be the last out in a perfect game and see themselves on videotape
forever after failing to do their job ,so Donald was running like the
wind .

Cabrerra gloved the ball (ironically, the second baseman was directly
behind him, if Cabrerra had covered first himself the play would not
have been all that close, but Cabrerra did exactly what he was supposed
to be doing) and threw to the pitcher who was almost to the bag. I
leaned toward the screen and saw, in this order, the ball hit the
pitcher's glove, the pitcher's foot scrape over the top of first base
followed by the runners foot hitting the bag. To my shock, the umpire,
James Joyce (oh, ok, he goes by Jim, but for literary reasons I'm going
to call him by his given name)called the runner safe. Ah ha, I thought,
when the pitcher swept his foot across the bag, he must not made
contact. Oh well, at least it's the pitcher's own fault. Several replays
later it was clear that the bag had been touched by the pitcher. After
the game, James Joyce, probably drinking Jameson's deep into the night,
stated that he thought that the runner had "beaten the throw". This was
simply a blown call, a mistake, the reason why we put erasers on
pencils, the reason why we say (and you knew this was coming) "nobody is
perfect" .

Back to perfection. Under the definition I gave you for a perfect game,
Galarraga was perfect. 27 men came up, 27 men made outs. My definition
was flawed. A man is not out, no matter what, unless an umpire says that
he is out Galarraga had achieved perfection, he had just not been given
credit for it, and never will be in the record books. Forever after the
cold box score will say that Armando Galarraga pitched a magnificent one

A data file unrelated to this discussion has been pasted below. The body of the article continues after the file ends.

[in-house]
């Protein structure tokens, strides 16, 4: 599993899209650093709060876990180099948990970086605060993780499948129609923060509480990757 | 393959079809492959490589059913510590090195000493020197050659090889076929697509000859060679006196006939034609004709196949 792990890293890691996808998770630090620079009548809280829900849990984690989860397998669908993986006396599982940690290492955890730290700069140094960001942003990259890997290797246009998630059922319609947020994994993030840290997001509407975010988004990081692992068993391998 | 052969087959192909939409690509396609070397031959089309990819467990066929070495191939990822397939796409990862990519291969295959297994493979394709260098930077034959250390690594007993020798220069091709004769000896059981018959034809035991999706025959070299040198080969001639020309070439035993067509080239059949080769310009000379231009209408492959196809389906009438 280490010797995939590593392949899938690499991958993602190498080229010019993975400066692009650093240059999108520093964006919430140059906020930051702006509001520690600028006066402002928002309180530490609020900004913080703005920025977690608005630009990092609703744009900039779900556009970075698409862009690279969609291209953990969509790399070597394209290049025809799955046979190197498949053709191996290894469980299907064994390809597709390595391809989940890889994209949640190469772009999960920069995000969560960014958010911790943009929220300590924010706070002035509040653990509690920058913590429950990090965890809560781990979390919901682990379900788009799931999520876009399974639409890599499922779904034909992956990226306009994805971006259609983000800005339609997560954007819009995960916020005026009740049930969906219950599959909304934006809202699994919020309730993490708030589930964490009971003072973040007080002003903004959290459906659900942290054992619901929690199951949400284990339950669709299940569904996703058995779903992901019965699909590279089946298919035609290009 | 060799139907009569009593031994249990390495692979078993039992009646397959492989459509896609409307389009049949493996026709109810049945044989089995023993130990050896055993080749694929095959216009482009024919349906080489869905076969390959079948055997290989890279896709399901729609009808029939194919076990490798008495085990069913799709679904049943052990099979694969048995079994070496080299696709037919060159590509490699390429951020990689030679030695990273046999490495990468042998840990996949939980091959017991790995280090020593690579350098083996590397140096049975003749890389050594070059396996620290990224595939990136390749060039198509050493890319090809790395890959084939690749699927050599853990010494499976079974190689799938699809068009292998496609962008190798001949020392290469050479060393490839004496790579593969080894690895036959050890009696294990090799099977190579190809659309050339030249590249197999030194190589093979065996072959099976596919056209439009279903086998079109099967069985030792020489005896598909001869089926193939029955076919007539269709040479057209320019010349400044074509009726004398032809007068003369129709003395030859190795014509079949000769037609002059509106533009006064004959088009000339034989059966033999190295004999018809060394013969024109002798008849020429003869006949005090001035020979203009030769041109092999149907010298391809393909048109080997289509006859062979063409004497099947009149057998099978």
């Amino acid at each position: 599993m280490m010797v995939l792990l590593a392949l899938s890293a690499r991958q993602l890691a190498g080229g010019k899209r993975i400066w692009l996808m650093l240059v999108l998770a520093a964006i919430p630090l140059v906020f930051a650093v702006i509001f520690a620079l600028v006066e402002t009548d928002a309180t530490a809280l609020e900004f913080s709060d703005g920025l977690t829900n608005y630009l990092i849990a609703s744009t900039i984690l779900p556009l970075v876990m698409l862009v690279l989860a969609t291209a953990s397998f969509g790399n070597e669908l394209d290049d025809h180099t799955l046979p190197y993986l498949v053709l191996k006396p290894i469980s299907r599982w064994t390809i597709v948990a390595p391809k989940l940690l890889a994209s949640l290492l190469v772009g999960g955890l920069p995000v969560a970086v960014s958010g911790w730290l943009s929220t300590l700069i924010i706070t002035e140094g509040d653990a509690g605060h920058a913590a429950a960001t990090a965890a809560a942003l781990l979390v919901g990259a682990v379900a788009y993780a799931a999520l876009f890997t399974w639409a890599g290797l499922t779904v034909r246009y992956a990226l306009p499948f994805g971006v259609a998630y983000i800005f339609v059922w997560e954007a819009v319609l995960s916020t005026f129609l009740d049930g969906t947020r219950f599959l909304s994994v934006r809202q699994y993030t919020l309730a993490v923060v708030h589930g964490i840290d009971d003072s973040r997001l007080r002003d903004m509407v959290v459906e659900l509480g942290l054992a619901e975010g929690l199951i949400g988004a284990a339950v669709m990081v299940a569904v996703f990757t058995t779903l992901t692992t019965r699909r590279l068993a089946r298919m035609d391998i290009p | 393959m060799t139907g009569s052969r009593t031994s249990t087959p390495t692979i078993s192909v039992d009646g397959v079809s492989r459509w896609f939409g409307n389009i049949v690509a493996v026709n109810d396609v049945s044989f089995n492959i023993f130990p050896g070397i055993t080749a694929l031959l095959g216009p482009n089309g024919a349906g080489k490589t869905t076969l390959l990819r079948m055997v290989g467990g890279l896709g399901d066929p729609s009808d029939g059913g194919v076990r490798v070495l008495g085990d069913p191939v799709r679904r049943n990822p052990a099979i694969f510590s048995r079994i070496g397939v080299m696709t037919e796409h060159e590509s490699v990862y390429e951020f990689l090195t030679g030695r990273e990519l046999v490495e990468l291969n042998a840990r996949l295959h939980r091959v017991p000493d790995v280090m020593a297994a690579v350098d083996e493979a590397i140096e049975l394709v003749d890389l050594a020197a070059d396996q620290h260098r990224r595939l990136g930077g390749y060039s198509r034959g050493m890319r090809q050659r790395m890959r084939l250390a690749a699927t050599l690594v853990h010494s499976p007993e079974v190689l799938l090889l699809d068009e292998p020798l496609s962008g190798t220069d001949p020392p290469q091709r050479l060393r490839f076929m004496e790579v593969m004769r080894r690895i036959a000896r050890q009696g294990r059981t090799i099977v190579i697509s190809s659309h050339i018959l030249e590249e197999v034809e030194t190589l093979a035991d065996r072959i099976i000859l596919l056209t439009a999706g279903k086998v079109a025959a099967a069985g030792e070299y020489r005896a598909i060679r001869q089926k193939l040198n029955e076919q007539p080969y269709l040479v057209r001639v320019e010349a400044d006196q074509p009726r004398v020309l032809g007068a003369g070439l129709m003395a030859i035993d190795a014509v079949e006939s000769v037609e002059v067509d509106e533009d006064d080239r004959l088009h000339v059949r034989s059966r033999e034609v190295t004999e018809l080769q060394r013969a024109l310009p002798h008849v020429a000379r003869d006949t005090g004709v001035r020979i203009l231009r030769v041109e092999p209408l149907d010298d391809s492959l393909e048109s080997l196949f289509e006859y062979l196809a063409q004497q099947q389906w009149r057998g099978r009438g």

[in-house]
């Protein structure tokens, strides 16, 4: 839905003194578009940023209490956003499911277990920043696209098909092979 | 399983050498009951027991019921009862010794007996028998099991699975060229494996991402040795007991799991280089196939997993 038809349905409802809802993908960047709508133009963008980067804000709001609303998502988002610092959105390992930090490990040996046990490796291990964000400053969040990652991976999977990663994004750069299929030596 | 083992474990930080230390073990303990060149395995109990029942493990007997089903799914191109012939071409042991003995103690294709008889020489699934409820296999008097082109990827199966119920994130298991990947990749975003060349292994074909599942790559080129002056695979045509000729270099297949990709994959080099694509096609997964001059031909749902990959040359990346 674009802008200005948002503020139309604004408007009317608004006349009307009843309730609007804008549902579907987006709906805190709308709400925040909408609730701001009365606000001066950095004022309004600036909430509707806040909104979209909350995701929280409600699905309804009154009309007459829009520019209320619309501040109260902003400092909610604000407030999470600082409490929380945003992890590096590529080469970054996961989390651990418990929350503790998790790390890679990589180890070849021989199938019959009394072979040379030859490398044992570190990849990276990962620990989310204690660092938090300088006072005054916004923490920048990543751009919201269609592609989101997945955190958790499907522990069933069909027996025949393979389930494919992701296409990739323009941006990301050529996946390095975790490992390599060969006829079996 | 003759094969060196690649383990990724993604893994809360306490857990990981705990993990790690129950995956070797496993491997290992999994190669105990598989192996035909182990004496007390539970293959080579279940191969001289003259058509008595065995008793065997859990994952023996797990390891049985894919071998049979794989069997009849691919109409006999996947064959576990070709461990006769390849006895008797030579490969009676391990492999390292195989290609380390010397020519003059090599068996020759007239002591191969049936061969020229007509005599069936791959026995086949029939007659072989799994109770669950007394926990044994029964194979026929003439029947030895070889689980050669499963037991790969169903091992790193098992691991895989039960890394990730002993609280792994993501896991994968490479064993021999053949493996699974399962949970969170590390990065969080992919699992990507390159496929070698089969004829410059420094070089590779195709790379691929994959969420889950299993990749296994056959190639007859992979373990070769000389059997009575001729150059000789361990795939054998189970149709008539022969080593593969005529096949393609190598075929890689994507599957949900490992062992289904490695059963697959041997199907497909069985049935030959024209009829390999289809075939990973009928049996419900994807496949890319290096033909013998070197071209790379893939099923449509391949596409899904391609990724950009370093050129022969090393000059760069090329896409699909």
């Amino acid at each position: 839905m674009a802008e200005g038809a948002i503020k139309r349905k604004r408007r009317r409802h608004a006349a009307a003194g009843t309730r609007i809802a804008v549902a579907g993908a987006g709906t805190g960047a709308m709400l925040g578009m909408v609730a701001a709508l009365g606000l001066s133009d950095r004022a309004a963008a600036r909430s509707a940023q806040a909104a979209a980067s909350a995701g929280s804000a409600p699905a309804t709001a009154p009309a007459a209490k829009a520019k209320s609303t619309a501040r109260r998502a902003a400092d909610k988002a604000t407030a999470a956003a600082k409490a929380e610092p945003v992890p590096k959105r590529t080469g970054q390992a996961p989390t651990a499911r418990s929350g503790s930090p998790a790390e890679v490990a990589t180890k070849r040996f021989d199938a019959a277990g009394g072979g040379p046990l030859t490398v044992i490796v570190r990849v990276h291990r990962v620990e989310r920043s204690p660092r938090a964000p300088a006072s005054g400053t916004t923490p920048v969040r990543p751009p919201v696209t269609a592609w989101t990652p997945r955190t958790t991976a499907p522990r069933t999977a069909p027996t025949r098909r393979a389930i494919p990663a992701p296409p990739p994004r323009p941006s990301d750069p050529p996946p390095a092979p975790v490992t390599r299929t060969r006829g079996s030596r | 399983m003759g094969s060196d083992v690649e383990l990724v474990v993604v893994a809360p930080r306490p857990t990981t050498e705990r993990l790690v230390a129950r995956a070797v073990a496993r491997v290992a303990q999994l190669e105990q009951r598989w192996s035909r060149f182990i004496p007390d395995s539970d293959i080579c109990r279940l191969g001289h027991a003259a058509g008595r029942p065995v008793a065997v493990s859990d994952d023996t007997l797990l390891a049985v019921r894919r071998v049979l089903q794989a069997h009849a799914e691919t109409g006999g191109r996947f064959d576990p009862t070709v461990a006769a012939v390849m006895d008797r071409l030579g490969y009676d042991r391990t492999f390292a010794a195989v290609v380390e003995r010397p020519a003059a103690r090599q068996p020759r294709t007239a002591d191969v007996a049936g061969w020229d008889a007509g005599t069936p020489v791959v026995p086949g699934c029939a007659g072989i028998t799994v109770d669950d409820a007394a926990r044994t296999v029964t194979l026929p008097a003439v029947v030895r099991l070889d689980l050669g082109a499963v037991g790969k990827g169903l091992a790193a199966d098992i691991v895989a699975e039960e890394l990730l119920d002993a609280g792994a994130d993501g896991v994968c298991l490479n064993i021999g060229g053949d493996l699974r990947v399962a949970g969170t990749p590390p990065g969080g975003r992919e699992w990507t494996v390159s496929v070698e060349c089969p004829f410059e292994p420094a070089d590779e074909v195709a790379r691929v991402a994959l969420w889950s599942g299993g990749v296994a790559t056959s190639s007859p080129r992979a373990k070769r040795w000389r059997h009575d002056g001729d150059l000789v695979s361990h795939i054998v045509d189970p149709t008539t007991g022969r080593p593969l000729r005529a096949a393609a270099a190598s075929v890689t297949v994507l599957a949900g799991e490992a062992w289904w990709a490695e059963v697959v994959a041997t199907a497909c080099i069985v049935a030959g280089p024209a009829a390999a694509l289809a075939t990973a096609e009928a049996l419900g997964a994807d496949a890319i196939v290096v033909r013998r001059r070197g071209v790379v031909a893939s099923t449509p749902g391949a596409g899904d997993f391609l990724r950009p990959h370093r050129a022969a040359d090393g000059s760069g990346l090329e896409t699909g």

hitter on the night of June 2, 2010 in the city of Detroit, Michigan.
Millions who saw it both live and on television will know that he was
wronged and, in a lesser way, the millions watching were themselves
wronged, cheated out of seeing something that happens so infrequently.

Many a fielder's error has destroyed a perfect game. Last night an
umpire's error did so. Umpires, like all of us make mistakes. At least I
think we all do. Ironically, the original James Joyce's did not fully
agree with me. Joyce said that " A man of genius makes no mistakes, his
errors are volitional and are the portals of discovery." The umpire
James Joyce was more forthright about mistakes. "It was the biggest call
of my career and I kicked the shit out of it" he said last night. Indeed
he did, but you have to admire someone who would be so honest and you
have to hope that some of the great sympathy we feel for Galarraga, we
also feel for the umpire Joyce because really, it is a equal tragedy
for both men. Both men were doing the best they could, both were trying
to make their way on to perfection. I think that perhaps both of them
are closer to perfection now than they ever were.

We will hear in coming days, the appeal made again to allow use of
instant replay to be for these situations. I have always opposed that.
Baseball is a human game. Human beings are not about always "getting it
right". There is still room, even need, for catharsis in today's world
(Aristotle would have opposed instant replay).These small tragedies are
the things in life that remind us of what it means to be humans. If we
wanted to always "get it right" we could just program all of the players
and play the games on a computer like the kids do in their E.A. games.
Why bother with going through all the motions, to heck with hot dogs and
cracker jacks and seventh inning stretches ? To heck with stories about
real human beings like Galarraga and Joyce. To heck with cheering for
your flawed hero or booing an umpire. The spirit of Galarraga and Joyce
is what is needed in today's world. Much more than perfection.